CMPSCI 187: Programming With Data Structures

David Mix Barrington

Fall, 2012

This is the home page for CMPSCI 187. CMPSCI 187 is the second course in programming for undergraduate computer science majors and deals with the design, use, and analysis of important data structures, implemented in Java.

Instructor Contact Info: David Mix Barrington, 210 CMPSCI building, 545-4329, office hours for Fall 2012 Monday 2:30-3:30, Tuesday 4-5, Thursday 2:30-3:30, all in my office. I generally answer my email fairly reliably.

TA Contact Info:

If you have a question that either I or any of the TA's might answer, send it to and we will all see it.

Jackie Feild,, office hours Tuesday 1-2 in LGRT 223; Ravali Pochampally,, office hours Thursday 6-7 in LGRT 223; Jen Steshenko,, office hours Friday 2:30-3:30 in LGRT 223; and Hannah Blau,, office hours Wednesday 6-7 in LGRT 223.

The course is primarily intended for undergraduates in computer science and related majors such as mathematics or computer engineering. CMPSCI 121 (an introduction to Java programming) is a prerequisite. There is no formal mathematics prequisite but readiness for MATH 131 (Calculus I for scientists and engineers) is recommended.

The course meets for three lecture meetings a week, Monday, Wednesday, and Friday, at 1:25-2:15, in Morrill I room N375. (This room is at the northeast corner of the Morrill complex, accessible from Stockbridge Road.)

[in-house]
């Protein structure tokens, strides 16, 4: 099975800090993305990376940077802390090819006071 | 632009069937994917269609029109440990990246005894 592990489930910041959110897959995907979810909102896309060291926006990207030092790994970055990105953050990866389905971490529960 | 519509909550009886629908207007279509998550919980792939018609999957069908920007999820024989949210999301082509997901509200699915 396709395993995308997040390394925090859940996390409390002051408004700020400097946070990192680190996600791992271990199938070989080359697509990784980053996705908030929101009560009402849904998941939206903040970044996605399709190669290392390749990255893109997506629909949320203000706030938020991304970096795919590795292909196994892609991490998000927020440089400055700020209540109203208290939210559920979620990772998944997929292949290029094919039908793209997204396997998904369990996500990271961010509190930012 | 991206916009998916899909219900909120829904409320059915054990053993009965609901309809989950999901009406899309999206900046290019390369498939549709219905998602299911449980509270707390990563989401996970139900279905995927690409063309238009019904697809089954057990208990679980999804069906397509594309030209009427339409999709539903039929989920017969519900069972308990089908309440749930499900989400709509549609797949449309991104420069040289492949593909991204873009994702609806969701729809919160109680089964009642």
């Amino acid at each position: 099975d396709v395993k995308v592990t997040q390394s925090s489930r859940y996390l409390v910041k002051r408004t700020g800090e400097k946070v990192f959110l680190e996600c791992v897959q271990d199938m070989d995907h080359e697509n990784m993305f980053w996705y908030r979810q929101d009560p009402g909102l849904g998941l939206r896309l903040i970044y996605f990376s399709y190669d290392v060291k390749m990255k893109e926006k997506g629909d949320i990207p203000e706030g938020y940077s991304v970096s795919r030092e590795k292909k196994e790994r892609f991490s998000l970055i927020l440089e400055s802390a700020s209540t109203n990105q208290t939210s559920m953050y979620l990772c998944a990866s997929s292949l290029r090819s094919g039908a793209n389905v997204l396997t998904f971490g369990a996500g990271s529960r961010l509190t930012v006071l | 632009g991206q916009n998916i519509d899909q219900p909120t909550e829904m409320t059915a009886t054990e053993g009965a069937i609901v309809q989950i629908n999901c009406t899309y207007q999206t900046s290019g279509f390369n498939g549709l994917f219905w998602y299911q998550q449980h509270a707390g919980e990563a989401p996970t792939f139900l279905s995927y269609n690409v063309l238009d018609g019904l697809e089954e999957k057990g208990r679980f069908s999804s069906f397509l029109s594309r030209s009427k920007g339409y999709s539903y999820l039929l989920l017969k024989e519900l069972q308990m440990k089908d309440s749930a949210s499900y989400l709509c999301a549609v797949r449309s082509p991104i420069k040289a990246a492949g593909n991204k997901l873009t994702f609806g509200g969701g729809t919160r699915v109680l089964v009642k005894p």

There is one discussion meeting per week, meeting on Wednesdays before lecture. There are four separate discussion sections, each to be led by one of the TA's, meeting 9:05-9:55, 10:10-11:00, 11:15-12:05, and 12:20-1:10. Check SPIRE to see which discussion you are in -- with rare exceptions, I want you to go to the one you are assigned. These discussion sections will meet in the CMPSCI computer lab in rooms 223 and 225 of the Lederle Tower (LGRT) -- room 225 is accessible only through room 223. Note that discussion sections did not meet on the first Wednesday of the semester, 5 September. Most discussions will have a written assignment which you will carry out in pairs, chosen by you at the start of each discussion with the requirement that you may not have the same partner twice in the term. Most assignments will involve use of the computers that are in the lab, with each pair using a single machine. Discussion attendance is required, so that missing a discussion will incur a grade penalty. It is intended that the four discussion sections be as interchangeable as we can make them.

The textbook is a new one for this term, the third edition of Object-Oriented Data Structures Using Java by Dale, Joyce and Weems (Jones & Bartlett, ISBN 978-1-4496-1354-9), henceforth called "DJW" The first and second editions of the book are substantially different and will not do. Lectures will follow the book fairly closely (especially after the first few weeks) but I will also make slides from the lectures available on this site.

The DJW book is not a Java language manual. There are a variety of ways to get information about the Java language -- two I like are the official API's for the language and the very inexpensive book Java Precisely by Peter Sestoft. Java Precisely is intended more as a reference for people who already know the language, but it has both all the details you aren't likely to ever memorize and a very clear definition of exactly what the language is and what it does.

Announcements (21 December 2012):

Last modified 1 January 2013.